One such example this season was the St. Paul (MN) Saints' junket to Cold Springs, MN, where the population is about 2,500. Nearly half the town (1,200, I was told) turned out, and $15,000 was raised with most of that money no doubt going back into the ballpark or for youth baseball.
It was "perhaps the largest baseball crowd in Cold Springs in 25 years", The St. Cloud Times reported. "The giant throng enjoyed 70-degree, sunny weather and came to watch perhaps the first pro team to play in the vintage 1940s-style ballpark."
The story proudly pointed out that the Saints, who defeated a collection of Central Minnesota all-stars 8-1, had four former major league players, including outfielder Jonathan Van Every and hurler Robert Manuel, both of whom played for the Boston Red Sox as recently as last season. Former Kansas City Royals outfielder Shane Costa whacked a three-run homer.
PECOS LEAGUE UNDER WAY
The American Association started its new schedule this week, joining the Atlantic League as the most well known of the Independent leagues to begin the 2011 season. Also launching was the six-team Pecos League.
I applaud some of the Pecos efforts, especially its web site, which is full of news and photos and easy to navigate to find box scores. Some of the more established leagues could take notice. But it is going to be difficult for this corner to give equal attention to this Texas-New Mexico-based league since some of the players are not being paid. That has not been the case, to my knowledge, with any of the mainstream Independent leagues, dating all the way back to the start in 1993.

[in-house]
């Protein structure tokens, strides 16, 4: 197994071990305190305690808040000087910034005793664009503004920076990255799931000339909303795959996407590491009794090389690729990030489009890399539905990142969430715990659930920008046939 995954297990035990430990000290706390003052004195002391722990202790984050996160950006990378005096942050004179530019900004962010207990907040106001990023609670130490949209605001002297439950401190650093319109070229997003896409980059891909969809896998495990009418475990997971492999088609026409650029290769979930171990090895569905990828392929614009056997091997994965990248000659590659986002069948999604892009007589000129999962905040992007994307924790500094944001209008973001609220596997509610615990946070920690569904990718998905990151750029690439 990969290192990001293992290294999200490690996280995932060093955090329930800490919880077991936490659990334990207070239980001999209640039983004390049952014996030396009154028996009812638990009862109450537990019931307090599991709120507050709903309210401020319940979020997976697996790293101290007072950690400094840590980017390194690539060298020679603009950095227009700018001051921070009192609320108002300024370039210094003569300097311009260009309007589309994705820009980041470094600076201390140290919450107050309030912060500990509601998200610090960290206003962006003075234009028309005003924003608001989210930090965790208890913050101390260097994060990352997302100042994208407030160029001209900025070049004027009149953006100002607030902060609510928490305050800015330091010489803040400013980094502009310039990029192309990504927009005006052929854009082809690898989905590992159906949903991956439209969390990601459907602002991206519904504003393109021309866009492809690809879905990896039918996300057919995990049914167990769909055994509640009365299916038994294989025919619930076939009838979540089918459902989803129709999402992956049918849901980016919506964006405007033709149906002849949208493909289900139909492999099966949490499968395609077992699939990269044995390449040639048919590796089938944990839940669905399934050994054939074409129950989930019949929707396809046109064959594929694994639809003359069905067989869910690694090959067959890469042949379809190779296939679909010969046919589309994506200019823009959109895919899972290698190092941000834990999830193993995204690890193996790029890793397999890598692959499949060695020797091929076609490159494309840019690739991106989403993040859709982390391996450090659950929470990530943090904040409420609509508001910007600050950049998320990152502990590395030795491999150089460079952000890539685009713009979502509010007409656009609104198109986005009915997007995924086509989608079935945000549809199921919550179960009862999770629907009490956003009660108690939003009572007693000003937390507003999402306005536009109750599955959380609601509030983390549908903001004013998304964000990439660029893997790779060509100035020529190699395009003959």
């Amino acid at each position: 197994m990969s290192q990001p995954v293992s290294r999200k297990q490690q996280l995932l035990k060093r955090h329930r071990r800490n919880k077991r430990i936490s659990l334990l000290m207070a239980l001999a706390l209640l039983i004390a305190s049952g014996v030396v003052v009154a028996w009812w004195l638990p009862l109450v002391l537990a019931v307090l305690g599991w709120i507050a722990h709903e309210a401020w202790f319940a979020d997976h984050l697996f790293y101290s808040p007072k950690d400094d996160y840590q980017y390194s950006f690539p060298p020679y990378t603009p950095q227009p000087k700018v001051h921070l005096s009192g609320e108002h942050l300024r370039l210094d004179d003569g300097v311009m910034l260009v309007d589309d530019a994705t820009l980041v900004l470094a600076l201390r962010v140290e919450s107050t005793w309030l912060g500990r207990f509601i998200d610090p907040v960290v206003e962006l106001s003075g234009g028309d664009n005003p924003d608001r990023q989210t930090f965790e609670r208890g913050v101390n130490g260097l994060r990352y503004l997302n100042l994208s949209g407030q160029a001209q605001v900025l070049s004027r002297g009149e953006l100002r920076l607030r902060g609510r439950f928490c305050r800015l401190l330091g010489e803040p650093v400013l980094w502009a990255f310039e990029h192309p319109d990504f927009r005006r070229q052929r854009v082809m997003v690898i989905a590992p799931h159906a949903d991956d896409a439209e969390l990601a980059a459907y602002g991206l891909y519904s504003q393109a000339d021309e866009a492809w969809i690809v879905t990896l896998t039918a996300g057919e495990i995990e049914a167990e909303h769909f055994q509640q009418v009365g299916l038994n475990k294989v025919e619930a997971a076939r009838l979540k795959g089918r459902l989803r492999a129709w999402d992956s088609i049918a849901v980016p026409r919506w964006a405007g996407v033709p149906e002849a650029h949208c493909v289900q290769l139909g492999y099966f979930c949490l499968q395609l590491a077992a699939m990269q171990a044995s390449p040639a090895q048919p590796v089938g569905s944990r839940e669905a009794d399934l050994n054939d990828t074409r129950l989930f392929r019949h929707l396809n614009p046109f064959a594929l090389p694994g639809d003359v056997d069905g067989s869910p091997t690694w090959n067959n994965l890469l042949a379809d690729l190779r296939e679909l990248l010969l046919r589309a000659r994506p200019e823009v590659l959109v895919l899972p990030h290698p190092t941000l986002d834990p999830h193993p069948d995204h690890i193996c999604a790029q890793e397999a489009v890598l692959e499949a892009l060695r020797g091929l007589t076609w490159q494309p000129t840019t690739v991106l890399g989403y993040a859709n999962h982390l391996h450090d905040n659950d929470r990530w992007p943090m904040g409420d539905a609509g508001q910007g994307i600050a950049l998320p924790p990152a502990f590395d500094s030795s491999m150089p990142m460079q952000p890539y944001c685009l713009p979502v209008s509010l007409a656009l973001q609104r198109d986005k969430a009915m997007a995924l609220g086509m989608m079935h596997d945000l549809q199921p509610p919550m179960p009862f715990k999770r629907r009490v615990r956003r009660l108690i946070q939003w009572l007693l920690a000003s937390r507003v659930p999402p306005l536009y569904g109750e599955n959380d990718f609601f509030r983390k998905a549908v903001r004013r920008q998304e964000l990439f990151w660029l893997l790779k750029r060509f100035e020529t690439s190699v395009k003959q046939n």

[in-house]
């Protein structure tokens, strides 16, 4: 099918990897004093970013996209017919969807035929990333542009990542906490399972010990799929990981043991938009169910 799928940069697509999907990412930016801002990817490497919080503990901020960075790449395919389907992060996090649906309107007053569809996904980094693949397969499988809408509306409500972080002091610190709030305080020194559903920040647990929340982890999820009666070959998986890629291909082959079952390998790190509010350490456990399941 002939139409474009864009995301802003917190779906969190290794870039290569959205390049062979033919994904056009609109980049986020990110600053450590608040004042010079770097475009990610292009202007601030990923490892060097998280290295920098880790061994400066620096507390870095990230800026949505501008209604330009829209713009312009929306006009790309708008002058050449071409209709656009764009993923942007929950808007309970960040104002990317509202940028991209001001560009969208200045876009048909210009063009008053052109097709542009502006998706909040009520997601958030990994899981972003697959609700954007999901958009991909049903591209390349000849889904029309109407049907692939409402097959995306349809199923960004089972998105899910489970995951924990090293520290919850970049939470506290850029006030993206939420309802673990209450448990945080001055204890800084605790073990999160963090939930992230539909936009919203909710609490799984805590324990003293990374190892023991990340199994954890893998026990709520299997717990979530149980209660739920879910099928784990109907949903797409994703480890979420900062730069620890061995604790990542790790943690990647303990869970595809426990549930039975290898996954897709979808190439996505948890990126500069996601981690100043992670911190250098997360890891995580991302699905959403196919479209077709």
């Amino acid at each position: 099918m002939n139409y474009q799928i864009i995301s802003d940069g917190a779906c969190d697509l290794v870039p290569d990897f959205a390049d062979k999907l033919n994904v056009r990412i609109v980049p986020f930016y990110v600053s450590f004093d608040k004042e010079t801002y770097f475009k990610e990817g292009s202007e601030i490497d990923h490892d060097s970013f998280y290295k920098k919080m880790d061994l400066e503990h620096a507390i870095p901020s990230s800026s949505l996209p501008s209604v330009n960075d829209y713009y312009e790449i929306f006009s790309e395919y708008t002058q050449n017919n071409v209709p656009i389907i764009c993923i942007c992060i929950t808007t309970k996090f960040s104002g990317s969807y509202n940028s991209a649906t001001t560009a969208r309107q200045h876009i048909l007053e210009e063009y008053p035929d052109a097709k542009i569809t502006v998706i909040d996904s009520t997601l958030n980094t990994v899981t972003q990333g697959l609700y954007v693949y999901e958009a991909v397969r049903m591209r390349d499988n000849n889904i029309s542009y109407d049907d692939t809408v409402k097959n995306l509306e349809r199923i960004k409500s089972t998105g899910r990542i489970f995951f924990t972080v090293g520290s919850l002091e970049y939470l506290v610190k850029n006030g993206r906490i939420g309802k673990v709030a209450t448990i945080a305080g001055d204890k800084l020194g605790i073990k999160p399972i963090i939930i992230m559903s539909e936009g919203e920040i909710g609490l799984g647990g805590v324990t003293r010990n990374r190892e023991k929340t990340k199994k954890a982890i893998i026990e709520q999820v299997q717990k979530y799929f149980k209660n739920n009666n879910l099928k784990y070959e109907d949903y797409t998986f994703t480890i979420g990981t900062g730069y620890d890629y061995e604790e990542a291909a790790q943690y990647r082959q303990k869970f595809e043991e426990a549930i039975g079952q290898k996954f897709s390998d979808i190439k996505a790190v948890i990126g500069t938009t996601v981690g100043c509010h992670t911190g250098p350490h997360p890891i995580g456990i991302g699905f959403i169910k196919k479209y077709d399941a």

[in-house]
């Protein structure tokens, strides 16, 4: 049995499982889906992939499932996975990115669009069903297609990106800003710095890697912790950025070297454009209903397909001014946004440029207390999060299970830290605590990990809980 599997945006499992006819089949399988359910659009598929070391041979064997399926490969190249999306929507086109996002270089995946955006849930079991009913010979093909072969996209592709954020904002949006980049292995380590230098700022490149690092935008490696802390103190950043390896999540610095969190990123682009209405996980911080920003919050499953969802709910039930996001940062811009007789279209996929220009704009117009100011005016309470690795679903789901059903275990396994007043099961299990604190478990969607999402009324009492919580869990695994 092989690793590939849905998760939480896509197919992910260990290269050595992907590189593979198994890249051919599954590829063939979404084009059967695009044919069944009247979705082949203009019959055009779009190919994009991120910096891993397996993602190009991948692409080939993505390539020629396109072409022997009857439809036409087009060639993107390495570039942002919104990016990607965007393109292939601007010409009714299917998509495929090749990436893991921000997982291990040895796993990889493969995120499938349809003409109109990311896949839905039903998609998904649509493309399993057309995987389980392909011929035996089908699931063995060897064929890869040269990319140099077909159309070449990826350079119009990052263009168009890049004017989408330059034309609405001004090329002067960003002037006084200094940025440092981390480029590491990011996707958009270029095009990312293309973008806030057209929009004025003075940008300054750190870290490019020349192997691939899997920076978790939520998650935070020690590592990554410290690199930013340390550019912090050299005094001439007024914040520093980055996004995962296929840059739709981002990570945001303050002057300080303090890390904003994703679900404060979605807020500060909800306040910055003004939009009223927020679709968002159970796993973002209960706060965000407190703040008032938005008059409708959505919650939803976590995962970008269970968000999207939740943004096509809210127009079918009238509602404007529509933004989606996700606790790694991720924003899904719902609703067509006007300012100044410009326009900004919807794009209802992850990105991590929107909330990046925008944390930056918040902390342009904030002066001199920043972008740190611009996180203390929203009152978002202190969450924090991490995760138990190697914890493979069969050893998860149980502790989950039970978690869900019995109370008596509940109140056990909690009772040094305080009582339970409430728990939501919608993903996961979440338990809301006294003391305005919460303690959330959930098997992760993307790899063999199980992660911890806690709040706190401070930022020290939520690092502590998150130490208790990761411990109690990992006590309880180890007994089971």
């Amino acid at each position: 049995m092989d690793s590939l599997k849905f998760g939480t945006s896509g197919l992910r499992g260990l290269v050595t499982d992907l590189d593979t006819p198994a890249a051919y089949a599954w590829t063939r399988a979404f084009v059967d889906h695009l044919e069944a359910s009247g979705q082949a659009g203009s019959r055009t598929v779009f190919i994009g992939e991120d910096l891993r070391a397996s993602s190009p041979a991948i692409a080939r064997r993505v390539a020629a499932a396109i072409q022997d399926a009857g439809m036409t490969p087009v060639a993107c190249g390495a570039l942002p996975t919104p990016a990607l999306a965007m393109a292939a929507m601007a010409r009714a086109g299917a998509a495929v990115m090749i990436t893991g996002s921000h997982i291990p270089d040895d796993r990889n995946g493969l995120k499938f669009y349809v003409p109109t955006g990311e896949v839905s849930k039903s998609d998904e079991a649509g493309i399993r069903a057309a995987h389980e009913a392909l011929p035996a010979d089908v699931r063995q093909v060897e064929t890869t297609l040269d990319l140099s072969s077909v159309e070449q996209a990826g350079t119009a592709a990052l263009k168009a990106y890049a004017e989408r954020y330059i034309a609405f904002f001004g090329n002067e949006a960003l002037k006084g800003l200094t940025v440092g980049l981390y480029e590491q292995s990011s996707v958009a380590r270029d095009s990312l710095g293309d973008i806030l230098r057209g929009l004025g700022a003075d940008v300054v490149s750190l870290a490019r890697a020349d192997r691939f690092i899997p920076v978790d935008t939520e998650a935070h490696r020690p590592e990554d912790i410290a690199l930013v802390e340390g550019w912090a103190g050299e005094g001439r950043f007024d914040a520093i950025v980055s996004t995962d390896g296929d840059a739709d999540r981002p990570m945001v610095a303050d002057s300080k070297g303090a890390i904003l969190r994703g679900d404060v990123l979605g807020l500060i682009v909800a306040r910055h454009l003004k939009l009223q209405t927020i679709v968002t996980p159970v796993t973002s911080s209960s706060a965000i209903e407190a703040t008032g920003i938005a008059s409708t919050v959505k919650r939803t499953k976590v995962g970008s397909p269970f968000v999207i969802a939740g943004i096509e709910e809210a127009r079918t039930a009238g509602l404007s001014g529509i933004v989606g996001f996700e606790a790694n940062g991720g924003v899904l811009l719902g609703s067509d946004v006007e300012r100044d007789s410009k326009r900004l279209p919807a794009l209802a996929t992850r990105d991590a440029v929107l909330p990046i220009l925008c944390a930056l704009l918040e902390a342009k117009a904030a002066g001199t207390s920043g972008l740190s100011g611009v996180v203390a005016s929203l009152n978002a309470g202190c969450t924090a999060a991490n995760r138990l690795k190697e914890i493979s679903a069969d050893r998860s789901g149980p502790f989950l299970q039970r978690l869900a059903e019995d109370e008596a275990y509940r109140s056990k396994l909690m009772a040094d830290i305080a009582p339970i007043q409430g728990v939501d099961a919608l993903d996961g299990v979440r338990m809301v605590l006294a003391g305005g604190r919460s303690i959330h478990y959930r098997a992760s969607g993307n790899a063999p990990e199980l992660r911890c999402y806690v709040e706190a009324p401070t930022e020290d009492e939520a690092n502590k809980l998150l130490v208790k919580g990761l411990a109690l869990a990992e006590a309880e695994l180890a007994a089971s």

WILY MO PENA EARNS SECOND PLAYER OF WEEK HONOR
Arizona has not yet given hefty Wily Mo Pena a major league opportunity this season, but it is not keeping the 29-year-old from continuing to punish opponents.
Pena, who spent about half of last season with the Atlantic League's Bridgeport (CT) Bluefish, leads all of minor league baseball with 13 home runs in just 29 games for Reno, and the Aces star has been rewarded with his second selection of the young Pacific Coast League season as Player of the Week.
The right-handed hitting slugger, who likely is somewhat handicapped since he is not outstanding defensively at either first base or the outfield and the National League does not use the designated hitter, is hitting .366 with 34 runs batted in. He is making southpaws pay to the price of a .444 average although eight of his home runs have come against right-handers.
Maybe the start of major league inter-league play will help Wily Mo. Hmmm!
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